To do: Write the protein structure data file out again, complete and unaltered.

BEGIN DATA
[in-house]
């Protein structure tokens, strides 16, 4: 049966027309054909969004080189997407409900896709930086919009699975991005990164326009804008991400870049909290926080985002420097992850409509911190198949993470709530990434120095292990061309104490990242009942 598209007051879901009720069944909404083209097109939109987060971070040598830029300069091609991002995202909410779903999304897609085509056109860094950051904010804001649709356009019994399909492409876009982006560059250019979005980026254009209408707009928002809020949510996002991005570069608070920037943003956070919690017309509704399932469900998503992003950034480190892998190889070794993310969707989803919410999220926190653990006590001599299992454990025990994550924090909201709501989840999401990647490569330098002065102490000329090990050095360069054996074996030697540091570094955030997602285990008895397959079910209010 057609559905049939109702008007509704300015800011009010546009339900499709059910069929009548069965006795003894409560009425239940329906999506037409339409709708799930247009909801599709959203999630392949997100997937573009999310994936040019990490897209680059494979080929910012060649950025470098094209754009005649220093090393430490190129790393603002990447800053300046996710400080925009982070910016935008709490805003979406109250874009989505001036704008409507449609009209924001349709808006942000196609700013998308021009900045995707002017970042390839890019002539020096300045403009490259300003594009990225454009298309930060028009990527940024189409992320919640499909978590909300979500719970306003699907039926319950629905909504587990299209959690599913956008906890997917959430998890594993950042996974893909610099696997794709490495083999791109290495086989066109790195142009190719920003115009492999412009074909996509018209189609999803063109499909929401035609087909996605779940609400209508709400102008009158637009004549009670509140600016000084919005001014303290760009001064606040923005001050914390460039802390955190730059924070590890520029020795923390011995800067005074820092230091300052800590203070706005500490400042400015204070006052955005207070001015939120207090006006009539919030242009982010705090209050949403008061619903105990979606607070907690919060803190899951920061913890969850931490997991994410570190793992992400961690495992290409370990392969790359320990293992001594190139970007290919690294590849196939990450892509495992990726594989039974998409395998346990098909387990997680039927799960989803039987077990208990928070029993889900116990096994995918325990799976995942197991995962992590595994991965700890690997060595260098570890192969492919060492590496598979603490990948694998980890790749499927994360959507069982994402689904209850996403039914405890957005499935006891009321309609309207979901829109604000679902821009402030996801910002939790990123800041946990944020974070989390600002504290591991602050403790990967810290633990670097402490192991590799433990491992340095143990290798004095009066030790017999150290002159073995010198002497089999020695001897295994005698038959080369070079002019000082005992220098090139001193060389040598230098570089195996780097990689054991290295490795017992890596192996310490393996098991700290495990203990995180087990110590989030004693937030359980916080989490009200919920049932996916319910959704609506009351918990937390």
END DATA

[in-house]
């Protein structure tokens, strides 16, 4: 049966027309054909969004080189997407409900896709930086919009699975991005990164326009804008991400870049909290926080985002420097992850409509911190198949993470709530990434120095292990061309104490990242009942 598209007051879901009720069944909404083209097109939109987060971070040598830029300069091609991002995202909410779903999304897609085509056109860094950051904010804001649709356009019994399909492409876009982006560059250019979005980026254009209408707009928002809020949510996002991005570069608070920037943003956070919690017309509704399932469900998503992003950034480190892998190889070794993310969707989803919410999220926190653990006590001599299992454990025990994550924090909201709501989840999401990647490569330098002065102490000329090990050095360069054996074996030697540091570094955030997602285990008895397959079910209010 057609559905049939109702008007509704300015800011009010546009339900499709059910069929009548069965006795003894409560009425239940329906999506037409339409709708799930247009909801599709959203999630392949997100997937573009999310994936040019990490897209680059494979080929910012060649950025470098094209754009005649220093090393430490190129790393603002990447800053300046996710400080925009982070910016935008709490805003979406109250874009989505001036704008409507449609009209924001349709808006942000196609700013998308021009900045995707002017970042390839890019002539020096300045403009490259300003594009990225454009298309930060028009990527940024189409992320919640499909978590909300979500719970306003699907039926319950629905909504587990299209959690599913956008906890997917959430998890594993950042996974893909610099696997794709490495083999791109290495086989066109790195142009190719920003115009492999412009074909996509018209189609999803063109499909929401035609087909996605779940609400209508709400102008009158637009004549009670509140600016000084919005001014303290760009001064606040923005001050914390460039802390955190730059924070590890520029020795923390011995800067005074820092230091300052800590203070706005500490400042400015204070006052955005207070001015939120207090006006009539919030242009982010705090209050949403008061619903105990979606607070907690919060803190899951920061913890969850931490997991994410570190793992992400961690495992290409370990392969790359320990293992001594190139970007290919690294590849196939990450892509495992990726594989039974998409395998346990098909387990997680039927799960989803039987077990208990928070029993889900116990096994995918325990799976995942197991995962992590595994991965700890690997060595260098570890192969492919060492590496598979603490990948694998980890790749499927994360959507069982994402689904209850996403039914405890957005499935006891009321309609309207979901829109604000679902821009402030996801910002939790990123800041946990944020974070989390600002504290591991602050403790990967810290633990670097402490192991590799433990491992340095143990290798004095009066030790017999150290002159073995010198002497089999020695001897295994005698038959080369070079002019000082005992220098090139001193060389040598230098570089195996780097990689054991290295490795017992890596192996310490393996098991700290495990203990995180087990110590989030004693937030359980916080989490009200919920049932996916319910959704609506009351918990937390």